1986-01-01

    New paleomagnetic, paleontologic, and stratigraphic data from outcrops of the Laytonville Limestone (101 to 88 million years old) support a Southern Hemisphere orgin. A paleomagnetic megaconglomerate test is statistically significant and suggests magnetization at 14?? ?? 5?? south, predating Late Cretaceous to Eocene (70 to 50 million years ago) accretion. Rapid Kula plate movement or the existence and demise of a now vanished oceanic plate (or both) are required to accommodate the greater than 50?? of poleward displacement implied by the paleomagnetic data. This rapid motion brings into question the validity of a "speed limit" for absolute plate velocity based on present-day plate motions.

  18. Simultaneous removal of heavy metals from aqueous solution by natural limestones

    NASA Astrophysics Data System (ADS)

    Sdiri, Ali; Higashi, Teruo

    2013-03-01

    Two natural limestone samples, collected from the Campanian-Maastrichtian limestones, Tunisia, were used as adsorbents for the removal of toxic metals in aqueous systems. The results indicated that high removal efficiency could be achieved by the present natural limestones. Among the metal ions studied, Pb2+ was the most preferably removed cation because of its high affinity to calcite surface. In binary system, the presence of Cu2+ effectively depressed the sorption of Cd2+ and Zn2+. Similarly Cu2+ strongly competed with Pb2+ to limestone surface. In ternary system, the removal further decreased, but considerable amount of Pb2+ and Cu2+ still occurred regardless of the limestone sample. The same behavior was observed in quadruple system, where the selectivity sequence was Pb2+ > Cu2+ > Cd2+ > Zn2+. From these results, it was concluded that the studied limestones have the required technical specifications to be used for the removal of toxic metals from wastewaters.

  19. Effect of water treatment chemicals on limestone/sulfur dioxide reaction in flue gas desulfurization systems

    SciTech Connect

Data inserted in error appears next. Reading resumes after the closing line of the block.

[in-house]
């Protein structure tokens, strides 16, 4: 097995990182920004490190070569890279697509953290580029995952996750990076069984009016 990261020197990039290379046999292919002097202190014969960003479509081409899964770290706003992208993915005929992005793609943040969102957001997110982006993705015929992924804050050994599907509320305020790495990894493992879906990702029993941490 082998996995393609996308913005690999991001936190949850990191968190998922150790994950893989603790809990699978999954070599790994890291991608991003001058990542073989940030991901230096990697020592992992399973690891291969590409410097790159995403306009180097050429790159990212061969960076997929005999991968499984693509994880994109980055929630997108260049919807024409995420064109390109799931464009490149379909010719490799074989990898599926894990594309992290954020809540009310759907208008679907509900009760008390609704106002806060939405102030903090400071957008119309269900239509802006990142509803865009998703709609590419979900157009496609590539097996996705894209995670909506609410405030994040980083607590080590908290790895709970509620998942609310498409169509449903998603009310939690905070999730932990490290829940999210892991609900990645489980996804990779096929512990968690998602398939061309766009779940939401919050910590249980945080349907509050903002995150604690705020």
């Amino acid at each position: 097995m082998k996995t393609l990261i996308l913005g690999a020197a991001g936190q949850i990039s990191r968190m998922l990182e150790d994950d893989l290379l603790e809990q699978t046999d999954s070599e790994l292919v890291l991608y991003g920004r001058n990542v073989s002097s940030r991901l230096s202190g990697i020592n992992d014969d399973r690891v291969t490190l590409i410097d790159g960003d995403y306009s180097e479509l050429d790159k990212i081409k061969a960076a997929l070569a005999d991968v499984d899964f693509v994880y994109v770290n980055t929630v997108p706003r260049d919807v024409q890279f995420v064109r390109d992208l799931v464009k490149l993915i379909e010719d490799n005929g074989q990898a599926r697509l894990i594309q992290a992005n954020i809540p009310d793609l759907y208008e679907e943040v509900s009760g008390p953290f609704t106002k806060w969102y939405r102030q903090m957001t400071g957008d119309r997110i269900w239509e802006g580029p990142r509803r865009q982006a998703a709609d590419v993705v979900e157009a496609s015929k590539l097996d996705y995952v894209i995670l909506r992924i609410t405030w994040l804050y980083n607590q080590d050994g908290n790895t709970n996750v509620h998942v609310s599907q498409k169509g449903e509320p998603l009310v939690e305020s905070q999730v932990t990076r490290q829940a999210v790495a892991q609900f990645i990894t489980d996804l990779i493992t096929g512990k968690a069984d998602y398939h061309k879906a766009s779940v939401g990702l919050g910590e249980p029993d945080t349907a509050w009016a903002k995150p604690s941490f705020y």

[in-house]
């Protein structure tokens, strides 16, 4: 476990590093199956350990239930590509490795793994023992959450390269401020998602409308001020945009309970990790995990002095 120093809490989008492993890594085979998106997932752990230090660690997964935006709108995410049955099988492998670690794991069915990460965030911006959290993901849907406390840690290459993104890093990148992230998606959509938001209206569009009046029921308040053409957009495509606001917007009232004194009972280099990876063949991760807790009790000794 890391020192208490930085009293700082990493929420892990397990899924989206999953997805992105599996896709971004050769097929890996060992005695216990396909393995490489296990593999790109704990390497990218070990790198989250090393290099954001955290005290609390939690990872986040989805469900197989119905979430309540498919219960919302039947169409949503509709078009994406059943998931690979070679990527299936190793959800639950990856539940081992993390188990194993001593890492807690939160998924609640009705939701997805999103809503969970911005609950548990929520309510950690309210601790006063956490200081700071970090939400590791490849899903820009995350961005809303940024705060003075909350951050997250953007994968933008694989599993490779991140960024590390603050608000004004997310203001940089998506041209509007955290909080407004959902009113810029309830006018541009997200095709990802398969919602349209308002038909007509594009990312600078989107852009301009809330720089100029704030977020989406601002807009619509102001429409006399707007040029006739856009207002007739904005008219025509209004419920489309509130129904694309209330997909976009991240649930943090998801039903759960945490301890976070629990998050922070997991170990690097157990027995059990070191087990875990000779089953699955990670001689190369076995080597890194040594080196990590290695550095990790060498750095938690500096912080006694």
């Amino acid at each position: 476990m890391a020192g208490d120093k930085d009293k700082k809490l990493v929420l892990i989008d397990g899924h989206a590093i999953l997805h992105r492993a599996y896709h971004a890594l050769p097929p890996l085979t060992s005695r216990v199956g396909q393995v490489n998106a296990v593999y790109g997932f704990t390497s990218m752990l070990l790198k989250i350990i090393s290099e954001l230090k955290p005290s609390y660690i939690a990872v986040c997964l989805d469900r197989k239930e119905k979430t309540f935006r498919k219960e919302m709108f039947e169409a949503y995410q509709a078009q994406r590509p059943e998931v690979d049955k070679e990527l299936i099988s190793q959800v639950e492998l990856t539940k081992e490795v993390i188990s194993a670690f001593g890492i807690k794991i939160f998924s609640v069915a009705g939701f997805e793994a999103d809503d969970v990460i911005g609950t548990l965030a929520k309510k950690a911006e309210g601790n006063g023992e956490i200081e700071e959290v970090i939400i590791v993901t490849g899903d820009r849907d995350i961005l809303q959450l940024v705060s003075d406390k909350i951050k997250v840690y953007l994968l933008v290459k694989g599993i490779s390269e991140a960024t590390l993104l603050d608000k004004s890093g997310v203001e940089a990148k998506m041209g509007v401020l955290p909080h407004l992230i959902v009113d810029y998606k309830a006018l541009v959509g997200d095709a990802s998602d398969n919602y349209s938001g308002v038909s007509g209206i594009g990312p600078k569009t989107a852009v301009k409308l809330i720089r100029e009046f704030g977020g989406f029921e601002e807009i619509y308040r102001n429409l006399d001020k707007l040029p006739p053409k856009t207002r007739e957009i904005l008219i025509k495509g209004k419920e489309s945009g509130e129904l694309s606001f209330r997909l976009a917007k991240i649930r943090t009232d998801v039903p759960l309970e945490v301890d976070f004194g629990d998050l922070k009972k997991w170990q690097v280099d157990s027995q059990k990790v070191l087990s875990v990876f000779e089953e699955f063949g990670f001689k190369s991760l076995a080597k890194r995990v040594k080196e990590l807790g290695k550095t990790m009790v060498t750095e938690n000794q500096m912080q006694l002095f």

Dille, E.R.; Gaikwad, R.P.

    1994-12-31

    A simple laboratory test has been developed which simulates the reaction between limestone/water and sulfur dioxide in flue gas desulfurization systems. By adding various chemicals, in differing concentrations, to the limestone/water mixture, the quantitative impact on the sulfur dioxide/limestone reaction can be qualified and quantified. This paper will present the impact of several water treatment chemicals on the reaction of limestone and sulfur dioxide. An attempt has been made to predict the effect through mathematical correlations. All of the additive chemicals tend to decrease the rate of dissolution of limestone to various degrees. Some of the chemicals retard crystal growth thus adversely impacting solids separation in the thickener. The physical appearance of the crystal growth retarded limestone absorber slurry approaches a colloidal suspension.

  20. Comparison of deformation mechanics for two different carbonates: oolitic limestone and laminites

    NASA Astrophysics Data System (ADS)

    Zihms, Stephanie; Lewis, Helen; Couples, Gary; Hall, Stephen; Somerville, Jim

    2016-04-01

    two higher confining pressures both show highly complex fracture networks comprising open fractures and fracture propagation. This suggests that the laminate changes from compactive to dilational responses over the selected confining conditions. The XRT analysis indicates that a more complex fracture distribution could be linked to rock component properties e.g. grain size and composition. For the laminite these are variable with the layers. This is in agreement with field observations of laminite microfabrics (Calvo, Rodriguez-Pascua et al. 1998). Additionally, the typical grain size of the laminate (μm) is much smaller than the oolitic limestone (mm), which suggests that fracture network complexity can also be linked to bulk system complexity i.e. pore & grain network. These deformation experiments show that, as previously observed, oolitic limestones seem to behave similarly to sandstones. However this observation is not true for laminites and it is very likely that more complex carbonates will develop even more complicated deformation behaviour. It is therefore necessary to systematically test different carbonate rocks to understand the impact of geometry and composition, as well as the interplay with the pore network. Brantut, N., et al. (2014). Journal of Geophysical Research: Solid Earth 119(7): 5444-5463. Calvo, J. P., et al. (1998). Sedimentology 45: 279-292. Vajdova, V. (2004). Journal of Geophysical Research 109(B5).